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Making a gold-standard Albariño

How were the gold medal winners from Uruguay, New Zealand and Spain created? The variety may be the same, but is the winemaking?

 

New Zealand winemaker Pete Turner, who uses 10% French oak to create his beautiful “Alby”

Making a gold-standard Albariño
  • Chris Boiling
  • 2021-05-18
There were seven gold medals for Albariño/Alvarinho wines in this year’s International Wine Challenge. As you might expect, four went to wineries in Galicia, Spain, and one went to a winery in Vinho Verde, Portugal. But there were also golds for Albariños from New Zealand and Uruguay. In fact, there were as many golds for New Zealand Albariños as New Zealand Sauvignon Blancs!
In the land of the long white cloud, Albariño is seen as a ray of sunshine – “an exciting alternative white variety that seems to possess the best parts of a Riesling and Viognier but with none of their hang-ups”, according to Pete Turner, winemaker at The Hunting Lodge in Waimauku, Auckland.
But how does the making of Albariños from countries as diverse as Uruguay, New Zealand and Spain compare?


The classic from Rías Baixas

Granbazan
Agro de Bazán’s Granbazán Etiqueta Ámbar 2019, awarded the Rías Baixas Trophy and Spanish White Trophy at this year’s IWC, is a classic Albariño: salinity combined with ripe tropical fruits. The IWC judges described it as an “intense, floral, sea salty Rías Baixas. Aromas of ripe melon with ripe pears, lemons and kiwi and rich peachiness on the palate. Ocean sea salt. Great concentration and a juicy tropical finish.”
The winemaking includes:

  • Estate-grown, “very ripe” grapes from 36-year-old, pergola-trained vines handpicked into 17kg crates.
  • They are given 12 hours of skin contact.
  • Only the free-run juice is used.
  • Fermentation with indigenous yeasts in stainless-steel tanks.
  • Aged on its fine lees for 8 months.
Alcohol: 13%
TA: 6.88g/L
VA: 0.27g/L
pH: 3.44
SO2: 25.6mg/L
Residual sugar: 1.40g/L


A lively example from the land of Sauvignon Blanc

GS1 ALBARINO 2020 MARL
From a single-vineyard site in the cool climate of Marlborough’s Awatere Valley comes The Hunting Lodge’s Seasonal Albarino 2020. The IWC judges said its nose of pears, mango and nectarine leads “to an intense tangy palate of mandarin and melon. Zingy, concentrated and complex”.
It is a lively example of what the variety can deliver away from its homeland in northwest Spain and Portugal.
Here's how winemaker Pete Turner creates this beautiful “Alby”:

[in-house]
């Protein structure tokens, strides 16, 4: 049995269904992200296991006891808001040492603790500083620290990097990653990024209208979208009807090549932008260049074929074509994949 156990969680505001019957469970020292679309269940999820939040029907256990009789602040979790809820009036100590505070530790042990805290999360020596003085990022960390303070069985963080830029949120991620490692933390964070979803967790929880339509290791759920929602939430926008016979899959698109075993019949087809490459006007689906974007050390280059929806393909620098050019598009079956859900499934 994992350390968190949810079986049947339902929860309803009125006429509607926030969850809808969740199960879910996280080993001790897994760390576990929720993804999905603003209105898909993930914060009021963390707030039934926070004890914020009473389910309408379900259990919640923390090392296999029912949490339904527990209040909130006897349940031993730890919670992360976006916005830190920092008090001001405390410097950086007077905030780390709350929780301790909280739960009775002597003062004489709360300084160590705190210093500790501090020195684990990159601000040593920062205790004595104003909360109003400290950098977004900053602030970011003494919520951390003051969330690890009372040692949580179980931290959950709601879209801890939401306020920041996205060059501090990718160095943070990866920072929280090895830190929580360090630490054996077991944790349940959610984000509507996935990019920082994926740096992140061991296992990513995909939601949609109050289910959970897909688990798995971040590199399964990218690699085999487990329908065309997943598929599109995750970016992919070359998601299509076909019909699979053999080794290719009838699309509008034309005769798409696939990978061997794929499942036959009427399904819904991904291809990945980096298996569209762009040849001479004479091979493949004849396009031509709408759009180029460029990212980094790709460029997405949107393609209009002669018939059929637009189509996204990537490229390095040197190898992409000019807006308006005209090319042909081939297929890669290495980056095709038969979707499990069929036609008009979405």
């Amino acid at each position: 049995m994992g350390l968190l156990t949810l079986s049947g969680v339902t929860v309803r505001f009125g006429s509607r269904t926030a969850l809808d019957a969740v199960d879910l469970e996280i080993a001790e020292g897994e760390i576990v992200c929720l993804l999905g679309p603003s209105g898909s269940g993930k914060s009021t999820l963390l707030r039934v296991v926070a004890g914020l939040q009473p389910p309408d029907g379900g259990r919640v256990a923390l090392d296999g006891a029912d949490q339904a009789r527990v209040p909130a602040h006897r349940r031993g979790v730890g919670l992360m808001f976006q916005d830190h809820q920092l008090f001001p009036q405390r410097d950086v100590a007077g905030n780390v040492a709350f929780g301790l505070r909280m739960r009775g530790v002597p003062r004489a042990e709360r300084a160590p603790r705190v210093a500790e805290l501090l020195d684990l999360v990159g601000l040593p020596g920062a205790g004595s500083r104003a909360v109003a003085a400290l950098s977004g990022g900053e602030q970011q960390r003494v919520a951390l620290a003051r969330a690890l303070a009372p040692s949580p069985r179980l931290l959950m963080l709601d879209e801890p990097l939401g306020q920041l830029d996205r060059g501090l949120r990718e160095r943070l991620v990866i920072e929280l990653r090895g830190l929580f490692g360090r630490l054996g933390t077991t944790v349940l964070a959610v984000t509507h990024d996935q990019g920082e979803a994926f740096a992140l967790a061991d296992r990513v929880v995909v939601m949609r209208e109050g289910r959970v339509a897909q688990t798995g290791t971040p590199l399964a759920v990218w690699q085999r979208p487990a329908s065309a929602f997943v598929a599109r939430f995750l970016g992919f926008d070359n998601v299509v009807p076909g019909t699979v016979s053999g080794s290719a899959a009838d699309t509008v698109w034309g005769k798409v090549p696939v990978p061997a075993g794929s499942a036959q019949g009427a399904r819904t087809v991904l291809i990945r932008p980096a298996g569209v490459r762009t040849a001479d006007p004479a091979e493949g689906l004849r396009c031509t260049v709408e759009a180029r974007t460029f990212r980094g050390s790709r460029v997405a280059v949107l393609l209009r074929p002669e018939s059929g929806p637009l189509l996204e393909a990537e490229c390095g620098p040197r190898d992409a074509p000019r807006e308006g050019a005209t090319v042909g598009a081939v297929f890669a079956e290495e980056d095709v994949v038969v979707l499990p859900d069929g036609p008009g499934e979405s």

• The grapes come from a single vineyard in the Awatere Valley – the coolest and driest of Marlborough’s sub-regions – naturally cropping at around 8-9 tonnes per hectare.
  • Whole berries are picked by selective machine harvesting, pressed and then cold-settled to clarify the juice.
  • Fermentation of the juice is predominantly in stainless-steel tanks at 15–16°C with a selection of aroma-enhancing yeasts.
  • 10% of the juice is fermented in seasoned French oak barriques for added complexity and structure.
  • Tank ferments are stopped with around 3-4g/L of residual sugar to balance the naturally high acidity.
  • Three months' ageing on lees to impart further texture before all components are blended for finishing and bottling.
Alcohol: 13%
TA: 7.4g/L
pH: 3.43
Residual sugar: 4.4g/L


From the Atlantic coast in southern Uruguay
Bodegas Garzon cement tanks
Uruguay’s gold-rated Albariño comes from a single vineyard within Argentina oil magnate Alejandro Bulgheroni’s phenomenal wine estate, Bodega Garzón.
The Bodega Garzón Single Vineyard Albariño 2020 shows great complexity with layers of tropical fruit and floral undertones, a beautiful textural quality and richness on the palate, complemented with vibrant acidity and a refreshing finish. The IWC judges enjoyed its “gentle honeysuckle, tangy sherbet lemon notes. Round, smooth, medium body with clean savoury hues. Elegantly done with great balance and understated power.”
Hand-harvested grapes are pressed and then fermented in cement and oak: 80% in 8,000L cement tanks (above) and 20% in untoasted French oak barrels. The wine spends a further 3-6 months on lees “for added complexity”.
Alcohol: 14%
TA: 7.1g/L
pH: 3.2
Residual sugar: 3.3g/L

See all the gold-standard Albariños here.

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